Mon, Feb 6, 2012 | By M. K. Kaya
This article was first published in the Turkey Analyst, vol. 5 no. 3 (www.turkeyanalyst.org), a biweekly publication of the Central Asia-Caucasus Institute & Silk Road Studies Program Joint Center. © Central Asia-Caucasus Institute & Silk Road Studies Program Joint Center, 2012.
The international sanctions against Iran, and most recently the decision of the EU countries to stop importing oil from Iran, are ultimately going to have a major impact on Turkey, since it is dependent on Iran for its energy supplies. From the standpoint of economic rationality, neither Turkey nor Iran enjoy the luxury of engaging in controversies that entail the risk of endangering their mutually beneficial relationship. However, the current evolution of in international events nonetheless have the potential of bringing about a confrontation that would have appeared utterly unthinkable only two years ago. Yet, it must still be assumed that neither Turkey nor Iran will voluntarily seek to break off their relationship.
As the pressure from the U.S. and EU mounts against Iran, the Turkish-Iranian relations have entered a decidedly new phase. In March 2010, Prime Minister Recep Tayyip Erdoğan had assured the world that Iran’s nuclear ambitions were peaceful. Turkey’s attempts to assume a role as a mediator between Iran and the West were to be crowned by the uranium exchange agreement signed by Turkey, Brazil and Iran in May 2010. (See Turkey Analyst, 24 May 2010 issue) However, the agreement fell apart within a week, with Iran withdrawing its signature, when the U.S. administration dismissed it as an attempt by Iran to merely gain time. Turkey, which had been left in a difficult position between the West and Iran, nonetheless stuck to its line regarding Iran and cast a no vote when the UN Security Council, at which it held a temporary seat in 2010, when the matter of new sanctions against the Iranian regime was put to a vote in June 2010.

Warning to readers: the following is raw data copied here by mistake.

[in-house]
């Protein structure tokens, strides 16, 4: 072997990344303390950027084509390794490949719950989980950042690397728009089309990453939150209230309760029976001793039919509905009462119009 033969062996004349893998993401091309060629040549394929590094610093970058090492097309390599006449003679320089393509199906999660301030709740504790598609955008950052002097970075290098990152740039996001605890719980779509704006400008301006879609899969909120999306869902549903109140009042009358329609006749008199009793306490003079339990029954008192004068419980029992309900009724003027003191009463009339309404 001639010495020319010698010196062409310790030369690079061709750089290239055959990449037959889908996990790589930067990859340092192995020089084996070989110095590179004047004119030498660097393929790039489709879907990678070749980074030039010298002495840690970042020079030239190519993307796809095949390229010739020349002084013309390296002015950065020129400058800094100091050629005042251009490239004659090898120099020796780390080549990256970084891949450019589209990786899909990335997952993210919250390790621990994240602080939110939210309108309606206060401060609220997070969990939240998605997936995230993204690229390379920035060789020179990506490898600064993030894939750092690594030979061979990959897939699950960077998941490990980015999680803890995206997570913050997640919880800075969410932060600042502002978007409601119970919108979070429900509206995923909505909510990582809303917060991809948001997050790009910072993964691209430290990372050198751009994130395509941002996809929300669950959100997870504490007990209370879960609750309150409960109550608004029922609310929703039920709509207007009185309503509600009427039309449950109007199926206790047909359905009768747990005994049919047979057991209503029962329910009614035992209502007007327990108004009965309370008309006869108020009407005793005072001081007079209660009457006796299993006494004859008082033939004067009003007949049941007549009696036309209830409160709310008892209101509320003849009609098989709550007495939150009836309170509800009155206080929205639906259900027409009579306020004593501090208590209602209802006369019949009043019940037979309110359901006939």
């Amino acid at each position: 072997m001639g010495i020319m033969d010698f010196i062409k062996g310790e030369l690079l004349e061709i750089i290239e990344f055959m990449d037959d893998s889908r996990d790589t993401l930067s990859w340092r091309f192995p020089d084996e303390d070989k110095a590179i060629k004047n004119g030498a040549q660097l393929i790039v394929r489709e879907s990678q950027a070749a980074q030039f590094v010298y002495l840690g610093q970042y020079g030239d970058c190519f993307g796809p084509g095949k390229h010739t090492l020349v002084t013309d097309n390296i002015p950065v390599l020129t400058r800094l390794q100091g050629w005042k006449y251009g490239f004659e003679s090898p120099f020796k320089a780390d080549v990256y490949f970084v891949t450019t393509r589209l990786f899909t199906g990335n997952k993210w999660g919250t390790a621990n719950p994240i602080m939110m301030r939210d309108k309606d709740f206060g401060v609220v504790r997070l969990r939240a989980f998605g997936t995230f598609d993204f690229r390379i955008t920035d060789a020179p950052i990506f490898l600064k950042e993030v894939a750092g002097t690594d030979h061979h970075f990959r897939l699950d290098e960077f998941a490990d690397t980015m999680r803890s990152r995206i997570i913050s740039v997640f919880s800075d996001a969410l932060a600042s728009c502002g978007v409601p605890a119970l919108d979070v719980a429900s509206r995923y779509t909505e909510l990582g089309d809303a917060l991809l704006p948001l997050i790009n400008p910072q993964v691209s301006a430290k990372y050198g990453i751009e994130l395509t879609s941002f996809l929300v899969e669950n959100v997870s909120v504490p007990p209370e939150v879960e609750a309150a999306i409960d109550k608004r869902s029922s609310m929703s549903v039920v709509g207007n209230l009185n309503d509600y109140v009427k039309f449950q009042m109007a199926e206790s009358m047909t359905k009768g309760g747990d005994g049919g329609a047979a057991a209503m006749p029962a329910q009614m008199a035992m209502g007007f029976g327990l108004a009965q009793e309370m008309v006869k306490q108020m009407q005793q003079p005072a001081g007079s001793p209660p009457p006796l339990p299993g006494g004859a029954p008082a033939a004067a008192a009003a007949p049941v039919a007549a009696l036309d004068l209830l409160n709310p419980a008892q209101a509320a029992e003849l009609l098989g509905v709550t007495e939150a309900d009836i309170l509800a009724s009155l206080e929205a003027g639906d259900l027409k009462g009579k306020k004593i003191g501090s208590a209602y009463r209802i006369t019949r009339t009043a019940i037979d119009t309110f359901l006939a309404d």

Ankara argued that diplomacy ought to be privileged in dealing with Iran. However, since 2010 Turkey has had to revise its Iranian policies, as the rapid changes in the region have increasingly made it difficult, if not impossible to maintain its prior stance. Turkey has agreed to host a radar installation as part of NATO’s missile defense shield, which is designed as protection against an Iranian missile threat to Europe and the Middle East. (See Turkey Analyst, 23 January 2011 issue) Yet, the mounting Western pressure against Turkey nonetheless means that Ankara faces difficult choices ahead.
The government of the Justice and Development Party (AKP) has been loath to view Iran as a security threat against Turkey. One reason for this reluctance is the fact that leaders of the AKP have tended to take an ideologically tinged, favorable view of the Islamic Republic of Iran. Even though the AKP is a Sunni Muslim movement, a universal Islamism or concept of Islamic solidarity has prevailed over the traditional Sunni-Shia divide. Tellingly, the conditions of the substantial Azerbaijani Turkic minority in Iran have not been a preoccupation of the AKP government, and the human rights abuses that this and other minorities have had to endure have not been allowed to disturb friendly Turkish-Iranian relations.